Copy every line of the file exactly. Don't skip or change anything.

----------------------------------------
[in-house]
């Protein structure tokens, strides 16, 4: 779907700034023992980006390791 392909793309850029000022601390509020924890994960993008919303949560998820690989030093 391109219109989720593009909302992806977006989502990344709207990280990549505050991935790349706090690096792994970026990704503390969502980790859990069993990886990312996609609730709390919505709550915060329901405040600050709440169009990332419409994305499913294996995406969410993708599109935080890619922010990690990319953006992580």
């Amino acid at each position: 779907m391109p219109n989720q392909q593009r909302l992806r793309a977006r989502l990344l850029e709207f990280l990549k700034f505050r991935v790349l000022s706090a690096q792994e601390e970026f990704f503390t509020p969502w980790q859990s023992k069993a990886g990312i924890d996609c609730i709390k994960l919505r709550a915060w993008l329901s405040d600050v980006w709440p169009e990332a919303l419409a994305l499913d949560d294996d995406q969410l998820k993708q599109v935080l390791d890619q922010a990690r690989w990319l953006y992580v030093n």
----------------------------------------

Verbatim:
[in-house]
């Protein structure tokens, strides 16, 4: 779907700034023992980006390791 392909793309850029000022601390509020924890994960993008919303949560998820690989030093 391109219109989720593009909302992806977006989502990344709207990280990549505050991935790349706090690096792994970026990704503390969502980790859990069993990886990312996609609730709390919505709550915060329901405040600050709440169009990332419409994305499913294996995406969410993708599109935080890619922010990690990319953006992580």
């Amino acid at each position: 779907m391109p219109n989720q392909q593009r909302l992806r793309a977006r989502l990344l850029e709207f990280l990549k700034f505050r991935v790349l000022s706090a690096q792994e601390e970026f990704f503390t509020p969502w980790q859990s023992k069993a990886g990312i924890d996609c609730i709390k994960l919505r709550a915060w993008l329901s405040d600050v980006w709440p169009e990332a919303l419409a994305l499913d949560d294996d995406q969410l998820k993708q599109v935080l390791d890619q922010a990690r690989w990319l953006y992580v030093n």